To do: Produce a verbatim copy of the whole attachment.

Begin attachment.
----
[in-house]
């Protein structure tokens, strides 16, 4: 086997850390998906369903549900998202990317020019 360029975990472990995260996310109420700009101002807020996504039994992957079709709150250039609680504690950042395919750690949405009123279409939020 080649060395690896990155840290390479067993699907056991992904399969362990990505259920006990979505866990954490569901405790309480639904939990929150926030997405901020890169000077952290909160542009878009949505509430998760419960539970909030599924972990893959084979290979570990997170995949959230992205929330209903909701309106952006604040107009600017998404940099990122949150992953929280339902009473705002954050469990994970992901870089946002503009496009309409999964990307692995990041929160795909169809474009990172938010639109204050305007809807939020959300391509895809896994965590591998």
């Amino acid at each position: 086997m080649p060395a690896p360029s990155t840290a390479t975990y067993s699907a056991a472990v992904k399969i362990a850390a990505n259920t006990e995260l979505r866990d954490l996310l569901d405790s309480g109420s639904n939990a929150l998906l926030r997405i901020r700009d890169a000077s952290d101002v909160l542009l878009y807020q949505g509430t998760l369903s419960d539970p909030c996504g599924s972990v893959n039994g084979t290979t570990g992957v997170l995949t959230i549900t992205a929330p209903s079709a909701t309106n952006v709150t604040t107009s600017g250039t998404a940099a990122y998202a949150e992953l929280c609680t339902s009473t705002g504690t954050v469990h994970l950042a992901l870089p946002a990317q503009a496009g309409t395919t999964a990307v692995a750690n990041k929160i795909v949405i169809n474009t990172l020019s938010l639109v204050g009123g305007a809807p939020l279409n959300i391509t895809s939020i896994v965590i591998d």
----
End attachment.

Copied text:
[in-house]
């Protein structure tokens, strides 16, 4: 086997850390998906369903549900998202990317020019 360029975990472990995260996310109420700009101002807020996504039994992957079709709150250039609680504690950042395919750690949405009123279409939020 080649060395690896990155840290390479067993699907056991992904399969362990990505259920006990979505866990954490569901405790309480639904939990929150926030997405901020890169000077952290909160542009878009949505509430998760419960539970909030599924972990893959084979290979570990997170995949959230992205929330209903909701309106952006604040107009600017998404940099990122949150992953929280339902009473705002954050469990994970992901870089946002503009496009309409999964990307692995990041929160795909169809474009990172938010639109204050305007809807939020959300391509895809896994965590591998």
């Amino acid at each position: 086997m080649p060395a690896p360029s990155t840290a390479t975990y067993s699907a056991a472990v992904k399969i362990a850390a990505n259920t006990e995260l979505r866990d954490l996310l569901d405790s309480g109420s639904n939990a929150l998906l926030r997405i901020r700009d890169a000077s952290d101002v909160l542009l878009y807020q949505g509430t998760l369903s419960d539970p909030c996504g599924s972990v893959n039994g084979t290979t570990g992957v997170l995949t959230i549900t992205a929330p209903s079709a909701t309106n952006v709150t604040t107009s600017g250039t998404a940099a990122y998202a949150e992953l929280c609680t339902s009473t705002g504690t954050v469990h994970l950042a992901l870089p946002a990317q503009a496009g309409t395919t999964a990307v692995a750690n990041k929160i795909v949405i169809n474009t990172l020019s938010l639109v204050g009123g305007a809807p939020l279409n959300i391509t895809s939020i896994v965590i591998d």